So where are workers now?
So with all the above to consider, where are people now regarding return to work anxiety?
Whilst we don’t have a directly comparable survey to the 2020 CIPD study, recent research by insurer Canada Life suggests that there are far greater concerns about the return to work amongst those that have actually had the virus in the past than those that haven’t.
And YouGov research publish in April found significant population concerns around the return to normality post-pandemic – with 34% worried about being in crowds, 8% concerned about returning to the workplace, and a further 6% troubled by travel and commuting options too.
Of course these figures may rise or fall depending on the evidence that develops around the Indian variant of COVID-19 (now known as the Delta Variant) in the weeks and months ahead – but it does seem likely that at least some workers will be experiencing increased anxiety directly related to their proposed return to work.
Employers should take action now!
Yet facilitating that return to the physical workplace is something that remains crucial for many UK businesses desperate to return to normality and full productivity, and is likewise important for the nation as the UK attempts to further accelerate those positive signs of national economic growth in recent months.
So it follows that employers need to deploy whatever support is available to help workers manage their entirely valid levels of anxiety in this unprecedented situation.
Of course some of the listed concerns might be instantly lessened if employers continue to show the understanding and some flexibility which so many organisations deployed during the worst periods of the crisis. So offering more flexible commuting hours and/or phasing a return to the workplace so that the workforce does not all return on the same day and time will go a long way to ease some of these worries.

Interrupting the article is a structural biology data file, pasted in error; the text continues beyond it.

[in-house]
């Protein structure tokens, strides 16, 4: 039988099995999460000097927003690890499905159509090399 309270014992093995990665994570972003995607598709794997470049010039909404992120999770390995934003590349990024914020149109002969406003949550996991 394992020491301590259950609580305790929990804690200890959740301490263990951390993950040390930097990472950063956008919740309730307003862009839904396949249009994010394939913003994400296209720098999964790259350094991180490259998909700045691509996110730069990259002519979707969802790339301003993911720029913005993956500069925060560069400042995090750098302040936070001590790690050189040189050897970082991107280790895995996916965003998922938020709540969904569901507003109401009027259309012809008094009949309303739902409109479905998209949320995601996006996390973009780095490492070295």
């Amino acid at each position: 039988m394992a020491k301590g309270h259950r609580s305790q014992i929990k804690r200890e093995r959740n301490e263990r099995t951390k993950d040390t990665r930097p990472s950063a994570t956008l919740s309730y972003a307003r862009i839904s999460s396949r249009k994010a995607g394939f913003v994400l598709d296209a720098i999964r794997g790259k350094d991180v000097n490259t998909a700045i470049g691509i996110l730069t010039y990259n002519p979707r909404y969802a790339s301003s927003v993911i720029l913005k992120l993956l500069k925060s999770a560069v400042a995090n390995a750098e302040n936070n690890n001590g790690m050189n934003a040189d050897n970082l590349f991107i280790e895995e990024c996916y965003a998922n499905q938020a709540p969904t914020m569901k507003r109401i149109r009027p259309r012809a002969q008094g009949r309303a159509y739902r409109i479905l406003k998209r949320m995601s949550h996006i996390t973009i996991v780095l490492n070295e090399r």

And employers should also ensure that all returning workers are aware of all those valuable employee benefits and wellbeing offerings that can provide some practical assistance too. So items such as Employee Assistance Plans, Mental Health apps, Remote GP services, or any other useful ancillary tools provided alongside the core employee benefit protection tools should be promoted and made accessible wherever possible.
Ultimately every organisation across the UK needs to collectively return to work just as quickly as they can once restrictions allow, and it seems likely that the more sympathetic, understanding, and supportive employers may face fewer challenges in delivering on this pivotal aim.
For more information on any of the above topics, please speak to your usual Howden Consultant in the first instance, or visit our website for other contact options. For the latest details on COVID-19 & Employee Benefits provision please visit our coronavirus hub.
Steve is Head of Benefits Strategy, Howden Employee Benefits & Wellbeing, and is an award-winning thought leader on Pensions, Employee Benefits, and Human Resources issues. He is occasionally accused of making Employee Benefits interesting.